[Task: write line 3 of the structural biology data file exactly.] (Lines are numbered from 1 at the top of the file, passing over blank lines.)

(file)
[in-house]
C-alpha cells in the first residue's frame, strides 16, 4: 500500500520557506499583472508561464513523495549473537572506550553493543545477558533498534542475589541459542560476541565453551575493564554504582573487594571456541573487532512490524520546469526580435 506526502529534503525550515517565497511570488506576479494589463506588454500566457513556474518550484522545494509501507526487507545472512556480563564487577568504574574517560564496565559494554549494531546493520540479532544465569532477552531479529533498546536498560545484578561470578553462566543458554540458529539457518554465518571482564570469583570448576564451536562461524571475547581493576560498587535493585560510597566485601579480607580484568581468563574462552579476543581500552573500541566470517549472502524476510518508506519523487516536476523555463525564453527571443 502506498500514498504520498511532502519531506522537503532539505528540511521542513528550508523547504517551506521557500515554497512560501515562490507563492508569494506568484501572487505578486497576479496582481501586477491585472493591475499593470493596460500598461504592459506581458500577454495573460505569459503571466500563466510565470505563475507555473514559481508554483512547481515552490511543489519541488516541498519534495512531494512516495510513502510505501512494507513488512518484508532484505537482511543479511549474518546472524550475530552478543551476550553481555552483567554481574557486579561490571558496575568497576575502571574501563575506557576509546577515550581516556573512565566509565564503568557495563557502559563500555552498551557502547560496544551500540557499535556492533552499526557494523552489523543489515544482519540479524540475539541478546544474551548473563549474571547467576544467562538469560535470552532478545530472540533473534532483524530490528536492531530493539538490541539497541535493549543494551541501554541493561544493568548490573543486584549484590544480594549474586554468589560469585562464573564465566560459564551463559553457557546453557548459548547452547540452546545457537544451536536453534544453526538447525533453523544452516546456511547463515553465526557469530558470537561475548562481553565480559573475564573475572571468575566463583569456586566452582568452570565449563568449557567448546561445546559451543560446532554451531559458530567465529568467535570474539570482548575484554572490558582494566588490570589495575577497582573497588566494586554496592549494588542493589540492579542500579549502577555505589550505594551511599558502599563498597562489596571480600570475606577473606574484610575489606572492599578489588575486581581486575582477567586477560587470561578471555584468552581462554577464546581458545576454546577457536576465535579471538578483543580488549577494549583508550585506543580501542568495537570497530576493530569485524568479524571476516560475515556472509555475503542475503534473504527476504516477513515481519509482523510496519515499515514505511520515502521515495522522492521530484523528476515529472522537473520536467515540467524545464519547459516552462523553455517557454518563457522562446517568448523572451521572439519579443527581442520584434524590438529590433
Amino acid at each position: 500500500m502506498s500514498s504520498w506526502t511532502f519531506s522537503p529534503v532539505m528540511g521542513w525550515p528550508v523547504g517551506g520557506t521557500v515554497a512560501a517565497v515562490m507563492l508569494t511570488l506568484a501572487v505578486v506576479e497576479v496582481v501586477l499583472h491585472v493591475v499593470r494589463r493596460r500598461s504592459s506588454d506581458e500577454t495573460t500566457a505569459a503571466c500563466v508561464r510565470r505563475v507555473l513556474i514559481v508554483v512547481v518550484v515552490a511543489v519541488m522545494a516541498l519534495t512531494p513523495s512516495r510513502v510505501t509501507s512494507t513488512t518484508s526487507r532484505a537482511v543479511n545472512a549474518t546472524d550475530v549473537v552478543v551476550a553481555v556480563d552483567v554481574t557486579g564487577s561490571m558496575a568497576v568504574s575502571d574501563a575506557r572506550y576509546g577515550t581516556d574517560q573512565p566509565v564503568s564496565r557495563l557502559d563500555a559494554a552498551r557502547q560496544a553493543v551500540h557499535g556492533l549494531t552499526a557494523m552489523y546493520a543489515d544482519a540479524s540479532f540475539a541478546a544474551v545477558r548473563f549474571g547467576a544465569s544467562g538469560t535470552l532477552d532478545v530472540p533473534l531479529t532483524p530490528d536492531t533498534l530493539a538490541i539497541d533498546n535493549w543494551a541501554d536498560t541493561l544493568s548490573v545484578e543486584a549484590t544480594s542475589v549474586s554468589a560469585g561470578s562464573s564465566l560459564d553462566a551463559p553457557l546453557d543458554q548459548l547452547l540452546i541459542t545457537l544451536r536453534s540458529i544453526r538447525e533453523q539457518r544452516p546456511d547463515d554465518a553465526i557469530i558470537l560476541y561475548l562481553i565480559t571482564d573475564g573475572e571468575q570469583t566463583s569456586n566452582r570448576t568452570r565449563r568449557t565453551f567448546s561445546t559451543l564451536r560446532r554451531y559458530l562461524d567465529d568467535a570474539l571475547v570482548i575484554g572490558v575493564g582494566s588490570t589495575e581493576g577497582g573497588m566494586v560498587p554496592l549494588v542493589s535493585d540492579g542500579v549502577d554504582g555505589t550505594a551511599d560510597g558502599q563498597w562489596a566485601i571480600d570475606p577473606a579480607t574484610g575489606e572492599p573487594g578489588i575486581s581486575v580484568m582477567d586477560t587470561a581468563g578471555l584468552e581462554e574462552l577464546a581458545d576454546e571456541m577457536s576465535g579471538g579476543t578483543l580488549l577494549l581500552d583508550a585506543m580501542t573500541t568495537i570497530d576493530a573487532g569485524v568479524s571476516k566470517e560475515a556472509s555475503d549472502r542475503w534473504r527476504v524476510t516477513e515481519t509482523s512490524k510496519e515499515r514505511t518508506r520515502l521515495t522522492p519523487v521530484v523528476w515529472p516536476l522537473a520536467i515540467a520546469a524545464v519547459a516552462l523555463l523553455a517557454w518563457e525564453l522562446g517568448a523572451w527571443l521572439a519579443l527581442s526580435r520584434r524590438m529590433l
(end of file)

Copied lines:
Amino acid at each position: 500500500m502506498s500514498s504520498w506526502t511532502f519531506s522537503p529534503v532539505m528540511g521542513w525550515p528550508v523547504g517551506g520557506t521557500v515554497a512560501a517565497v515562490m507563492l508569494t511570488l506568484a501572487v505578486v506576479e497576479v496582481v501586477l499583472h491585472v493591475v499593470r494589463r493596460r500598461s504592459s506588454d506581458e500577454t495573460t500566457a505569459a503571466c500563466v508561464r510565470r505563475v507555473l513556474i514559481v508554483v512547481v518550484v515552490a511543489v519541488m522545494a516541498l519534495t512531494p513523495s512516495r510513502v510505501t509501507s512494507t513488512t518484508s526487507r532484505a537482511v543479511n545472512a549474518t546472524d550475530v549473537v552478543v551476550a553481555v556480563d552483567v554481574t557486579g564487577s561490571m558496575a568497576v568504574s575502571d574501563a575506557r572506550y576509546g577515550t581516556d574517560q573512565p566509565v564503568s564496565r557495563l557502559d563500555a559494554a552498551r557502547q560496544a553493543v551500540h557499535g556492533l549494531t552499526a557494523m552489523y546493520a543489515d544482519a540479524s540479532f540475539a541478546a544474551v545477558r548473563f549474571g547467576a544465569s544467562g538469560t535470552l532477552d532478545v530472540p533473534l531479529t532483524p530490528d536492531t533498534l530493539a538490541i539497541d533498546n535493549w543494551a541501554d536498560t541493561l544493568s548490573v545484578e543486584a549484590t544480594s542475589v549474586s554468589a560469585g561470578s562464573s564465566l560459564d553462566a551463559p553457557l546453557d543458554q548459548l547452547l540452546i541459542t545457537l544451536r536453534s540458529i544453526r538447525e533453523q539457518r544452516p546456511d547463515d554465518a553465526i557469530i558470537l560476541y561475548l562481553i565480559t571482564d573475564g573475572e571468575q570469583t566463583s569456586n566452582r570448576t568452570r565449563r568449557t565453551f567448546s561445546t559451543l564451536r560446532r554451531y559458530l562461524d567465529d568467535a570474539l571475547v570482548i575484554g572490558v575493564g582494566s588490570t589495575e581493576g577497582g573497588m566494586v560498587p554496592l549494588v542493589s535493585d540492579g542500579v549502577d554504582g555505589t550505594a551511599d560510597g558502599q563498597w562489596a566485601i571480600d570475606p577473606a579480607t574484610g575489606e572492599p573487594g578489588i575486581s581486575v580484568m582477567d586477560t587470561a581468563g578471555l584468552e581462554e574462552l577464546a581458545d576454546e571456541m577457536s576465535g579471538g579476543t578483543l580488549l577494549l581500552d583508550a585506543m580501542t573500541t568495537i570497530d576493530a573487532g569485524v568479524s571476516k566470517e560475515a556472509s555475503d549472502r542475503w534473504r527476504v524476510t516477513e515481519t509482523s512490524k510496519e515499515r514505511t518508506r520515502l521515495t522522492p519523487v521530484v523528476w515529472p516536476l522537473a520536467i515540467a520546469a524545464v519547459a516552462l523555463l523553455a517557454w518563457e525564453l522562446g517568448a523572451w527571443l521572439a519579443l527581442s526580435r520584434r524590438m529590433l